The AAA wants to ensure safety within the airport industry through a positive engagement between CASA and their sector. Through such an engagement, the association will advocate to make sure that the rules and regulations are the best possible framework for the industry. The AAA is involved with CASA in a number of their working groups, and they are also contributing to a review currently underway at CASA and the ATSC. Another major priority for AAA is security. “We have both a regional and major airport security working group, and both of those groups are engaging with the Office of Transport Security on ways in which we can improve the process, and potentially decrease some of the onerous and expensive regulation in the sector,” Caroline says.
Safety for the AAA is split into two areas; safe practices on the airfield, and general workplace health and safety. “That’s a critical issue for our industry as a whole,” says Caroline. “One of our main drivers is to ensure a safe industry for everyone.” Groups such as the Australian Ground Safety Council are also currently undertaking a number of new safety initiatives. As well, a new group of airport operators have joined together to evaluate and improve workplace health and safety, and the AAA is potentially looking to partner with them later in the year to run a national airport safety week.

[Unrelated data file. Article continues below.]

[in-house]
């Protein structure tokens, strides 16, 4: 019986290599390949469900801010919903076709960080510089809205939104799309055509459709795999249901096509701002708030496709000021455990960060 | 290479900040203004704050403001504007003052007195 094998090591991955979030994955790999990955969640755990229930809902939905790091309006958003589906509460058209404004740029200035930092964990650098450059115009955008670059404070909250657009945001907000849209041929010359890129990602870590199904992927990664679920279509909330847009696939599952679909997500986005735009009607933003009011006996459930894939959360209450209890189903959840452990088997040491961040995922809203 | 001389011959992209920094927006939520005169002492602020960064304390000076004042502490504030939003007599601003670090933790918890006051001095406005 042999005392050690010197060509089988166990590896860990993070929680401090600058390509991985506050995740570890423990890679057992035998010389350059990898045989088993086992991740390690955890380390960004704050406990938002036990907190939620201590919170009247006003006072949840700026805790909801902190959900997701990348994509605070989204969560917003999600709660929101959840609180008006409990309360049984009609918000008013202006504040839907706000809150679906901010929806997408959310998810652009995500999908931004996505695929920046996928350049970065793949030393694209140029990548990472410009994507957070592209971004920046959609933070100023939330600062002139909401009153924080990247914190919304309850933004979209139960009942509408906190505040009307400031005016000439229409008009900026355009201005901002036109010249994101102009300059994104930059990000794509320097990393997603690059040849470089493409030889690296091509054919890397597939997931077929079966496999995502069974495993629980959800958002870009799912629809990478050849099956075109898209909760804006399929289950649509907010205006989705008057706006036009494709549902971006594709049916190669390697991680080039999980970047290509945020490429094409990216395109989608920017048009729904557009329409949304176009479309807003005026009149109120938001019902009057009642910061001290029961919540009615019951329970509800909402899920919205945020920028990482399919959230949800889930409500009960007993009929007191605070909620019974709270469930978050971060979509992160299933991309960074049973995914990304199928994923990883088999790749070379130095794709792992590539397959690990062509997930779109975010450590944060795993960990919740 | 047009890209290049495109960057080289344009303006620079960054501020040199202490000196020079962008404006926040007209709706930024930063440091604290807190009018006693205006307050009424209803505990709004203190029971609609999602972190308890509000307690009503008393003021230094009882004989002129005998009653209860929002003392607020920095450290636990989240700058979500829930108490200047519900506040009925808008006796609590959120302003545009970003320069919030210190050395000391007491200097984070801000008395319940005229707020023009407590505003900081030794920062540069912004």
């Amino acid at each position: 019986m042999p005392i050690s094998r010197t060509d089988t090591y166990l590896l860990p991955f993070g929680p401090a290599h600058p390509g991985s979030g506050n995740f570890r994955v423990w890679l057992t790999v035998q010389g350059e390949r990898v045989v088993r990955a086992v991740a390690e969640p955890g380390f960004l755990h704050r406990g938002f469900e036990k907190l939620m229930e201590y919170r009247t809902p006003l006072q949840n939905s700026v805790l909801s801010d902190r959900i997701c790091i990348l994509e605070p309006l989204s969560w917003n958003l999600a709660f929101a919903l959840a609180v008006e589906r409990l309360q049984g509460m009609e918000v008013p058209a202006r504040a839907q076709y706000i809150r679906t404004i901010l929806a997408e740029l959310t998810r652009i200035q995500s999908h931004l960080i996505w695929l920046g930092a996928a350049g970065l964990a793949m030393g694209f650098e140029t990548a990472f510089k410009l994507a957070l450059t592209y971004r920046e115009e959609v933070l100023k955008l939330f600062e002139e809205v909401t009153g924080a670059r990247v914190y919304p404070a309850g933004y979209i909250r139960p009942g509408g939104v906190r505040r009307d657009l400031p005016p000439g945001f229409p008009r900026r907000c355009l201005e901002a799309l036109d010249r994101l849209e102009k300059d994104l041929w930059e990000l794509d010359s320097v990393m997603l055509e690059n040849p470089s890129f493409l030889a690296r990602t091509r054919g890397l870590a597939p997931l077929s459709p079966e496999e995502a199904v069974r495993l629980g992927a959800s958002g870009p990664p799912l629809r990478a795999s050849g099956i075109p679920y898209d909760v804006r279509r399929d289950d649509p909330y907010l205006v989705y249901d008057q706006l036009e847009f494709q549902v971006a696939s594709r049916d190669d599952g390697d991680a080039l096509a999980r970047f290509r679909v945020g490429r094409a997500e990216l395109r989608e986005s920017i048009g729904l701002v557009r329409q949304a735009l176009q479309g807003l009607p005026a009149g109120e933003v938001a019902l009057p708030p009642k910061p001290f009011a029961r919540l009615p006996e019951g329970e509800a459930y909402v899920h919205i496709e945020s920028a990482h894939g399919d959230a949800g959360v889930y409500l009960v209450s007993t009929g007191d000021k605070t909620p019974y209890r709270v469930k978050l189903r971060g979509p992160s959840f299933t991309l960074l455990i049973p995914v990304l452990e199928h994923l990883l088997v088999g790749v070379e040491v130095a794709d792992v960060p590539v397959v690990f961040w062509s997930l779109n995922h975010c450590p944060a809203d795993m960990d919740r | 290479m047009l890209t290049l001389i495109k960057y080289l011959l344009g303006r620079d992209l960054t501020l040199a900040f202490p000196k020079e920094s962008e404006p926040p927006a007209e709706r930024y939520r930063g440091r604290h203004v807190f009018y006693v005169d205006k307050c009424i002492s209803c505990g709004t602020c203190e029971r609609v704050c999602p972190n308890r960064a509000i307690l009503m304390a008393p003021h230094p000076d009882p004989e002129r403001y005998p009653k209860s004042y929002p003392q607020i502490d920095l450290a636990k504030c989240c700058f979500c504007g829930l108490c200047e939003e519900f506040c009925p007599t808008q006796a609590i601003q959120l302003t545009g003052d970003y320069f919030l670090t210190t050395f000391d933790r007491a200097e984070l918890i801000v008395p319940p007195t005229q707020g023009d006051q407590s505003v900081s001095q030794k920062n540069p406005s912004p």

Relationships are a critical factor in achieving positive outcomes for the airport sector. The AAA runs a networking system for their membership, as well as two division meetings in each state every year, which are each attended by over 200 members. The association also holds one major national conference, with an expected 2014 turnout of approximately 600 people. “We make sure for both of those events that all of our key stakeholders from agencies are also involved in that process,” Wilkie explains, “so CASA, Air Services, the Department of Infrastructure, state infrastructure and planning bodies and transport bodies, they’re all invited to participate in these events, so we make sure that we have a cohesive industry.”
The AAA’s national conference is unique in that it is the largest annual aviation event in Australia. “We have quite a large exhibition of goods and services for the industry,” says Caroline, “but most importantly we bring together people who often can’t get away from their airport for a variety of reasons. We have airport managers who are the only people working at the airport, or they’re very short staffed.” The event brings with it a very important networking component, but it also plays a very key role in the education of the industry. The conference has a number of streams for various big-picture issues, such as education, commercial interests, regional concerns, and technical subjects. “We drive a lot of sales for the industry through that event, but also raising the profile of the industry as a whole is a key part of it as well.”